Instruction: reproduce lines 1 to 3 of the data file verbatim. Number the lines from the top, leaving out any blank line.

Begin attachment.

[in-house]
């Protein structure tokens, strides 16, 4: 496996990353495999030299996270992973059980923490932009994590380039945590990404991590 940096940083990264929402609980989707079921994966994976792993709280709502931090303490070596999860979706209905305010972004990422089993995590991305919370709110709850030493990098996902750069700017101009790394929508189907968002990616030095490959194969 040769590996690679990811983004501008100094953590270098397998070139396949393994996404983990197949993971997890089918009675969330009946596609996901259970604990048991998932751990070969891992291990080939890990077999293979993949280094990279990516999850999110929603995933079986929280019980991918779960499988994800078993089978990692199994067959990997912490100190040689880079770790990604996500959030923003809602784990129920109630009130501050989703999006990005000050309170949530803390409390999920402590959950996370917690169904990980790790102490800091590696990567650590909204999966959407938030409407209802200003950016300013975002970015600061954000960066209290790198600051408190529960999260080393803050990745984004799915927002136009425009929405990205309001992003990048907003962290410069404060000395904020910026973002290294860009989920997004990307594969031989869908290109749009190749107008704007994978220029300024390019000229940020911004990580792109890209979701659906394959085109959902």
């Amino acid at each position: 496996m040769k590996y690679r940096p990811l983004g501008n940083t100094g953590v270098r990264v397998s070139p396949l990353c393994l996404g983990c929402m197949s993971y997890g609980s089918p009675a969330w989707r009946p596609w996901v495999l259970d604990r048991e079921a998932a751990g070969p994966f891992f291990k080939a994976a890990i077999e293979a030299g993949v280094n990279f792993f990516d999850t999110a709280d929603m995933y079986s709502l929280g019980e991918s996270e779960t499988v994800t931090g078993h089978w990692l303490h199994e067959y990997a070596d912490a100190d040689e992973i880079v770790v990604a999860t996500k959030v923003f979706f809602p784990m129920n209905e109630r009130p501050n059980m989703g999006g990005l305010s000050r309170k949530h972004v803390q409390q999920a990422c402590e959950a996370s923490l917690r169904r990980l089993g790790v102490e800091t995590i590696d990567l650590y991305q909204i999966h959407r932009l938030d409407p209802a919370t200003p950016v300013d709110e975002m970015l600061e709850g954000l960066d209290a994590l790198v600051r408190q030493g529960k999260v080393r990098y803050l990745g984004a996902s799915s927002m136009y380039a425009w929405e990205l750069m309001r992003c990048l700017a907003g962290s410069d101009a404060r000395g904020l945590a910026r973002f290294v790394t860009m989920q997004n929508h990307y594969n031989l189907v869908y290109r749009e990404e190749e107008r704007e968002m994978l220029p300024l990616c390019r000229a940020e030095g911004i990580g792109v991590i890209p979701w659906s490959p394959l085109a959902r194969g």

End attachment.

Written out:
[in-house]
């Protein structure tokens, strides 16, 4: 496996990353495999030299996270992973059980923490932009994590380039945590990404991590 940096940083990264929402609980989707079921994966994976792993709280709502931090303490070596999860979706209905305010972004990422089993995590991305919370709110709850030493990098996902750069700017101009790394929508189907968002990616030095490959194969 040769590996690679990811983004501008100094953590270098397998070139396949393994996404983990197949993971997890089918009675969330009946596609996901259970604990048991998932751990070969891992291990080939890990077999293979993949280094990279990516999850999110929603995933079986929280019980991918779960499988994800078993089978990692199994067959990997912490100190040689880079770790990604996500959030923003809602784990129920109630009130501050989703999006990005000050309170949530803390409390999920402590959950996370917690169904990980790790102490800091590696990567650590909204999966959407938030409407209802200003950016300013975002970015600061954000960066209290790198600051408190529960999260080393803050990745984004799915927002136009425009929405990205309001992003990048907003962290410069404060000395904020910026973002290294860009989920997004990307594969031989869908290109749009190749107008704007994978220029300024390019000229940020911004990580792109890209979701659906394959085109959902």
């Amino acid at each position: 496996m040769k590996y690679r940096p990811l983004g501008n940083t100094g953590v270098r990264v397998s070139p396949l990353c393994l996404g983990c929402m197949s993971y997890g609980s089918p009675a969330w989707r009946p596609w996901v495999l259970d604990r048991e079921a998932a751990g070969p994966f891992f291990k080939a994976a890990i077999e293979a030299g993949v280094n990279f792993f990516d999850t999110a709280d929603m995933y079986s709502l929280g019980e991918s996270e779960t499988v994800t931090g078993h089978w990692l303490h199994e067959y990997a070596d912490a100190d040689e992973i880079v770790v990604a999860t996500k959030v923003f979706f809602p784990m129920n209905e109630r009130p501050n059980m989703g999006g990005l305010s000050r309170k949530h972004v803390q409390q999920a990422c402590e959950a996370s923490l917690r169904r990980l089993g790790v102490e800091t995590i590696d990567l650590y991305q909204i999966h959407r932009l938030d409407p209802a919370t200003p950016v300013d709110e975002m970015l600061e709850g954000l960066d209290a994590l790198v600051r408190q030493g529960k999260v080393r990098y803050l990745g984004a996902s799915s927002m136009y380039a425009w929405e990205l750069m309001r992003c990048l700017a907003g962290s410069d101009a404060r000395g904020l945590a910026r973002f290294v790394t860009m989920q997004n929508h990307y594969n031989l189907v869908y290109r749009e990404e190749e107008r704007e968002m994978l220029p300024l990616c390019r000229a940020e030095g911004i990580g792109v991590i890209p979701w659906s490959p394959l085109a959902r194969g």